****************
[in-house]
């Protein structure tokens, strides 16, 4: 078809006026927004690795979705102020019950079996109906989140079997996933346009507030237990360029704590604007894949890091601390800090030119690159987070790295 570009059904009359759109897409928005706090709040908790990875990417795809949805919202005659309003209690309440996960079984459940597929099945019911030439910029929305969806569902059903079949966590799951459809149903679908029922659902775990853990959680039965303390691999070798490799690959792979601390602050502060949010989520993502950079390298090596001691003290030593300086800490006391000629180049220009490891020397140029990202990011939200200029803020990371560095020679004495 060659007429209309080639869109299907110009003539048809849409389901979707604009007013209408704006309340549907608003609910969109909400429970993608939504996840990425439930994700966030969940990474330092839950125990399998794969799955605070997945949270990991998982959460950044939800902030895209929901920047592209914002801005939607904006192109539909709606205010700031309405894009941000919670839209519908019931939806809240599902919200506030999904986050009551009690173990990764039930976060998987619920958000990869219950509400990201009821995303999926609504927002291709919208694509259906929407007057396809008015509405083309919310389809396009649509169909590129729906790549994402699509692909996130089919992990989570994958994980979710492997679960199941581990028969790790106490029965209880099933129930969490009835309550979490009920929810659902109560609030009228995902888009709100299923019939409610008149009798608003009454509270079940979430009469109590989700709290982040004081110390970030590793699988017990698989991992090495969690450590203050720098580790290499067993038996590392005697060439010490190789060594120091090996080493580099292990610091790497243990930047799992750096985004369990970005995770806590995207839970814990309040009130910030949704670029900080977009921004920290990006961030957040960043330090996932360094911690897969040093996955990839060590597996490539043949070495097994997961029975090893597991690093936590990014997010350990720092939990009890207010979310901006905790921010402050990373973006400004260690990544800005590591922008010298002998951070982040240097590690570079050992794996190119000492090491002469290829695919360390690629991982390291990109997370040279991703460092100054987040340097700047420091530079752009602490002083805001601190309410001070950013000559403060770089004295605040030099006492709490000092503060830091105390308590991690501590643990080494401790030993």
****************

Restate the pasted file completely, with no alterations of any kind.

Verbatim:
[in-house]
């Protein structure tokens, strides 16, 4: 078809006026927004690795979705102020019950079996109906989140079997996933346009507030237990360029704590604007894949890091601390800090030119690159987070790295 570009059904009359759109897409928005706090709040908790990875990417795809949805919202005659309003209690309440996960079984459940597929099945019911030439910029929305969806569902059903079949966590799951459809149903679908029922659902775990853990959680039965303390691999070798490799690959792979601390602050502060949010989520993502950079390298090596001691003290030593300086800490006391000629180049220009490891020397140029990202990011939200200029803020990371560095020679004495 060659007429209309080639869109299907110009003539048809849409389901979707604009007013209408704006309340549907608003609910969109909400429970993608939504996840990425439930994700966030969940990474330092839950125990399998794969799955605070997945949270990991998982959460950044939800902030895209929901920047592209914002801005939607904006192109539909709606205010700031309405894009941000919670839209519908019931939806809240599902919200506030999904986050009551009690173990990764039930976060998987619920958000990869219950509400990201009821995303999926609504927002291709919208694509259906929407007057396809008015509405083309919310389809396009649509169909590129729906790549994402699509692909996130089919992990989570994958994980979710492997679960199941581990028969790790106490029965209880099933129930969490009835309550979490009920929810659902109560609030009228995902888009709100299923019939409610008149009798608003009454509270079940979430009469109590989700709290982040004081110390970030590793699988017990698989991992090495969690450590203050720098580790290499067993038996590392005697060439010490190789060594120091090996080493580099292990610091790497243990930047799992750096985004369990970005995770806590995207839970814990309040009130910030949704670029900080977009921004920290990006961030957040960043330090996932360094911690897969040093996955990839060590597996490539043949070495097994997961029975090893597991690093936590990014997010350990720092939990009890207010979310901006905790921010402050990373973006400004260690990544800005590591922008010298002998951070982040240097590690570079050992794996190119000492090491002469290829695919360390690629991982390291990109997370040279991703460092100054987040340097700047420091530079752009602490002083805001601190309410001070950013000559403060770089004295605040030099006492709490000092503060830091105390308590991690501590643990080494401790030993």